skip to Main Content

BioBlog – Nourishing Your Smile: The Holistic Approach to Oral Health Through Diet

By Dr. Elhamamsy, DMD

The choices we make for fueling our bodies can play a crucial role in our overall wellbeing and especially the health of our smiles. If the mouth is the gateway to the rest of the body, then what we put in our mouths will have a direct correlation to our overall health.

According to the National Institutes of Health, dental caries (commonly called tooth decay) is reported to be one of the oldest and most common diseases found in humans. It’s defined as a chronic infectious disease resulting from tooth-adherent cariogenic bacteria that metabolizes sugars to produce acid, which over time demineralizes tooth structure.

A key player in the development of caries is good old-fashioned sugar. If you have ever had a cavity as a child or an adult (and it’s rare if not), then you know just how much sugar can damage our teeth, let alone the rest of our health.

However, we must be aware that sugar comes in many forms beyond those found in soft drinks and candy. Sugar is also found in healthy fruits, juices, milk (lactose), honey, and many other common foods. Reading our nutritional labels and being mindful of naturally occurring sugars makes us more skilled at spotting when sweeteners or other sugars are added.

It’s also not just the what we consume (sugars) or the how we consume it (food and drink), but the when we consume that matters most. Frequency of sugar intake is just as important as the quantity. The little snacks we squeeze in in-between meals won’t just affect our health they will also increase the risk of tooth decay.

What can we do to combat dental caries? Emerging studies suggest promising avenues. Xylitol, a sugar alcohol ingredient found naturally or prepared by plant materials chemically, can actually be a preventative against caries. Xylitol limits plaque accumulation and decreases bacterial adherence, thereby working against tooth decay.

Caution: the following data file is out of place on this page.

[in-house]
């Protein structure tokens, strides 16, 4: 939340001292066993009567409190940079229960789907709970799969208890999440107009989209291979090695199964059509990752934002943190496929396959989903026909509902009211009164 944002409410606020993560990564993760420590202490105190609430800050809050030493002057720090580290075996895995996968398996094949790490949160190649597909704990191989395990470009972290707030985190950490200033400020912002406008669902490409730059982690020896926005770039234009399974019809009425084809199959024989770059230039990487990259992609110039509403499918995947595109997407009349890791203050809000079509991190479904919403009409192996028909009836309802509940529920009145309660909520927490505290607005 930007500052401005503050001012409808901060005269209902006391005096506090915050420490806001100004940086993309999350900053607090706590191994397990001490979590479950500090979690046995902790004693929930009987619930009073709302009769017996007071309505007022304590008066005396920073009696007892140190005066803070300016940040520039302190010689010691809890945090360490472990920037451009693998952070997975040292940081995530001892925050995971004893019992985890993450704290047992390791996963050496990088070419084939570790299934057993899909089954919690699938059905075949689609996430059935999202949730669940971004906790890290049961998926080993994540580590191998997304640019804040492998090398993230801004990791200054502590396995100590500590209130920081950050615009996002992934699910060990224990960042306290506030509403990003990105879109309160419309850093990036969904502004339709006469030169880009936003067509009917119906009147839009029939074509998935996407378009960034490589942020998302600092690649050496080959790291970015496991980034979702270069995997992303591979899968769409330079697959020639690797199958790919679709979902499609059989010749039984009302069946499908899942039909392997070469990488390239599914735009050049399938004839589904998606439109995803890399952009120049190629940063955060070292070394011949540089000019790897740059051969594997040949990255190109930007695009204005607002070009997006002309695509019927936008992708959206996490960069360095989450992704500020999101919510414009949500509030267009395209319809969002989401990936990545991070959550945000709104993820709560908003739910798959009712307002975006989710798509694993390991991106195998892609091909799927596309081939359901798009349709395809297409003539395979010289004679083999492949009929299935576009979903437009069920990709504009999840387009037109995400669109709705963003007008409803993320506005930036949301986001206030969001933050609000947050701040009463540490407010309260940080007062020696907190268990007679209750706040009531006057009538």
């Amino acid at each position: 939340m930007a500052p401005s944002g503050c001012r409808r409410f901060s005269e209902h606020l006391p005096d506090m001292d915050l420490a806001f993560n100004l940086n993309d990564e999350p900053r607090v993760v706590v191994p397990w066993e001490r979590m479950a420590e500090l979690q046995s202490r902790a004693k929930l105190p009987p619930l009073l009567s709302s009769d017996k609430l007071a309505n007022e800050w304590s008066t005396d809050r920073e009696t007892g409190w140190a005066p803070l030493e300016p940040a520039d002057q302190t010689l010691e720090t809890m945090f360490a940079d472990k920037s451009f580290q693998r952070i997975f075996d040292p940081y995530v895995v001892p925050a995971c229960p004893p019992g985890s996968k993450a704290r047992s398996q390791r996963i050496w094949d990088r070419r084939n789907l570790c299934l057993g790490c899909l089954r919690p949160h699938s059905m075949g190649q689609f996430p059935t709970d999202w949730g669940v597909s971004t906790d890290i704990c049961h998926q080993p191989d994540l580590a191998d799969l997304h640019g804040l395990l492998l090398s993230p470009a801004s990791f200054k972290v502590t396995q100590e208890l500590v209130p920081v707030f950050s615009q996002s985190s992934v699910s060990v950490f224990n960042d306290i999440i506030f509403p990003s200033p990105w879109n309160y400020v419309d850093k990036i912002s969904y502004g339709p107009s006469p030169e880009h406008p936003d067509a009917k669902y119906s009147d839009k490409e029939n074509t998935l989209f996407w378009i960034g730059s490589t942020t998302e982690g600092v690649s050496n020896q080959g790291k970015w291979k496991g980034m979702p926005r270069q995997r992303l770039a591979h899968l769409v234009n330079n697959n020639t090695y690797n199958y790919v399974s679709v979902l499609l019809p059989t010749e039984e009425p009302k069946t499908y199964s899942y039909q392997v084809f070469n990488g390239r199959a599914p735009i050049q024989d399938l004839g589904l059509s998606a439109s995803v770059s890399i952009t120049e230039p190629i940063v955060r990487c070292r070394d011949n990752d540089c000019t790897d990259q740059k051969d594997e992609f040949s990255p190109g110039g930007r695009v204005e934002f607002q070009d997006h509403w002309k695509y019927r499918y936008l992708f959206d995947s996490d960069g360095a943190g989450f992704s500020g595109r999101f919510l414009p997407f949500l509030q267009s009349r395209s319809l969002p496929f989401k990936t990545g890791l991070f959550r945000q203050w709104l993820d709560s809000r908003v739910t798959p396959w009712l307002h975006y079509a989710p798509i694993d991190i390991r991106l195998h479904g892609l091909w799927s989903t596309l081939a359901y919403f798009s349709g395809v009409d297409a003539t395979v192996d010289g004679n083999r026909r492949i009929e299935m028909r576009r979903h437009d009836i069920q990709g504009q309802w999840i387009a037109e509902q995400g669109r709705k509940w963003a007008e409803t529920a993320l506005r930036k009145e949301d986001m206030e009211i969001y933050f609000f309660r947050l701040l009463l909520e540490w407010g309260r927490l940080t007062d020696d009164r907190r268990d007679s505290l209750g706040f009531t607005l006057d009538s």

Cranberries, teas, and fiber-rich foods have also been identified as potential warriors against caries. Both black and green tea have both an antimicrobial and anticariogenic affect. This protective, anticariogenic affect was found to remain for one hour following consumption.

In many European and Middle Eastern cultures, it is customary to end a meal with a piece of cheese. Science is now backing this preventative tradition due to the finding that cheese stimulates salivary flow, elevating salivary pH to prevent enamel demineralization. Casein, found in cheese or milk, binds with hydroxyapatite in enamel to prevent the adherence of bacteria. This protective mechanism strengthens tooth enamel against breakdown and ultimately prevents cavities.

Got sunshine? An intriguing connection has been proposed between low vitamin D levels and increased caries risk. Higher vitamin D levels correlate with improved overall periodontal health, reduced tooth hypomineralization, and a lower incidence of dental caries. Caries-free children were found to have significantly higher vitamin D levels than children with rampant caries. This highlights the importance of the link between vitamin D and oral health.

A holistic approach to well-being becomes paramount in pursuing a radiant and healthy smile. Minimizing sugar intake, embracing a fiber-rich diet, and maintaining optimal vitamin D levels lay the foundation for a strong defense against dental caries. It’s not just about what happens in the dentist’s chair, it’s about our daily choices to nourish our bodies and protect our smiles.

As we navigate the intricate relationship between diet and oral health, let’s empower ourselves with knowledge. By making mindful choices in what we eat and how we care for our bodies, we embark on a journey toward a beautiful smile and a holistic sense of well-being. Your radiant and healthy smile starts with the conscious decisions you make every day.

Please join me for a special BioBites presentation on holistic Biological Dentistry practices and principles where I will explain in-depth how to stay ahead of health issues that affect the mouth. Well Rooted: An Introduction to Biological Dentistry will be held on Tuesday, March 5, 2024, at 12:00 p.m. ET, and is absolutely free.

Register today using this link.

Return to BioBlog Main Page>> 

This Post Has One Comment

Leave a Reply

Your email address will not be published. Required fields are marked *

Back To Top